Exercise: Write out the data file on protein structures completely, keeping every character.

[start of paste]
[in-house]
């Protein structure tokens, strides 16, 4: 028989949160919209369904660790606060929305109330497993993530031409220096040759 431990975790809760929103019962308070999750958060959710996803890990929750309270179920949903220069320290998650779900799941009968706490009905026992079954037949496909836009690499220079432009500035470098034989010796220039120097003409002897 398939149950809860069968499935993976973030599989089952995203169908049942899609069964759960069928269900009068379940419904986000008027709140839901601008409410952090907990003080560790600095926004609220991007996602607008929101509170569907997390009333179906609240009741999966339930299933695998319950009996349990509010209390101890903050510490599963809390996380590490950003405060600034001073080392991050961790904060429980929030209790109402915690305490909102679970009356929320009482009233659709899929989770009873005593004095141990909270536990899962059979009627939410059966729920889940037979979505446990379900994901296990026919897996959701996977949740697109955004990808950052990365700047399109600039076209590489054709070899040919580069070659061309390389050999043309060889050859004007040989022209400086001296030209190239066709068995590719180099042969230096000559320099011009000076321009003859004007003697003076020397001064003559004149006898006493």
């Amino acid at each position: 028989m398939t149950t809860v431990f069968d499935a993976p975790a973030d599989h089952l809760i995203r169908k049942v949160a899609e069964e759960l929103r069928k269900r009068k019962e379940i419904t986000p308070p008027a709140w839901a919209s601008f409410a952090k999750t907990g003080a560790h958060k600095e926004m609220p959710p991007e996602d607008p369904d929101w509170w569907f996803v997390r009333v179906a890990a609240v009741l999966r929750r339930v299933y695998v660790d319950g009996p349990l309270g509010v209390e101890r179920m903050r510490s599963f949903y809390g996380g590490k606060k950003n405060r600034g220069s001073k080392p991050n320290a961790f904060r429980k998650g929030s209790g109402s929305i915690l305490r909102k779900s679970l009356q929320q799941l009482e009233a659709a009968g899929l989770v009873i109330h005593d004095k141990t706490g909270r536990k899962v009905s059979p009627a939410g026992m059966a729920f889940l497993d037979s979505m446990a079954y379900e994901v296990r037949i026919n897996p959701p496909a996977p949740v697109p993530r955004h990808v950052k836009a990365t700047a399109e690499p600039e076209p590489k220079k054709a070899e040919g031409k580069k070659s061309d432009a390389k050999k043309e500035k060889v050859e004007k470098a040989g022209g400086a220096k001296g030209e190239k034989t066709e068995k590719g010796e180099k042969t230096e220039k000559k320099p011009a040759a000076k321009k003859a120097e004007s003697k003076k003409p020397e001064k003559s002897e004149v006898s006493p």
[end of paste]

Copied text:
[in-house]
């Protein structure tokens, strides 16, 4: 028989949160919209369904660790606060929305109330497993993530031409220096040759 431990975790809760929103019962308070999750958060959710996803890990929750309270179920949903220069320290998650779900799941009968706490009905026992079954037949496909836009690499220079432009500035470098034989010796220039120097003409002897 398939149950809860069968499935993976973030599989089952995203169908049942899609069964759960069928269900009068379940419904986000008027709140839901601008409410952090907990003080560790600095926004609220991007996602607008929101509170569907997390009333179906609240009741999966339930299933695998319950009996349990509010209390101890903050510490599963809390996380590490950003405060600034001073080392991050961790904060429980929030209790109402915690305490909102679970009356929320009482009233659709899929989770009873005593004095141990909270536990899962059979009627939410059966729920889940037979979505446990379900994901296990026919897996959701996977949740697109955004990808950052990365700047399109600039076209590489054709070899040919580069070659061309390389050999043309060889050859004007040989022209400086001296030209190239066709068995590719180099042969230096000559320099011009000076321009003859004007003697003076020397001064003559004149006898006493």
């Amino acid at each position: 028989m398939t149950t809860v431990f069968d499935a993976p975790a973030d599989h089952l809760i995203r169908k049942v949160a899609e069964e759960l929103r069928k269900r009068k019962e379940i419904t986000p308070p008027a709140w839901a919209s601008f409410a952090k999750t907990g003080a560790h958060k600095e926004m609220p959710p991007e996602d607008p369904d929101w509170w569907f996803v997390r009333v179906a890990a609240v009741l999966r929750r339930v299933y695998v660790d319950g009996p349990l309270g509010v209390e101890r179920m903050r510490s599963f949903y809390g996380g590490k606060k950003n405060r600034g220069s001073k080392p991050n320290a961790f904060r429980k998650g929030s209790g109402s929305i915690l305490r909102k779900s679970l009356q929320q799941l009482e009233a659709a009968g899929l989770v009873i109330h005593d004095k141990t706490g909270r536990k899962v009905s059979p009627a939410g026992m059966a729920f889940l497993d037979s979505m446990a079954y379900e994901v296990r037949i026919n897996p959701p496909a996977p949740v697109p993530r955004h990808v950052k836009a990365t700047a399109e690499p600039e076209p590489k220079k054709a070899e040919g031409k580069k070659s061309d432009a390389k050999k043309e500035k060889v050859e004007k470098a040989g022209g400086a220096k001296g030209e190239k034989t066709e068995k590719g010796e180099k042969t230096e220039k000559k320099p011009a040759a000076k321009k003859a120097e004007s003697k003076k003409p020397e001064k003559s002897e004149v006898s006493p």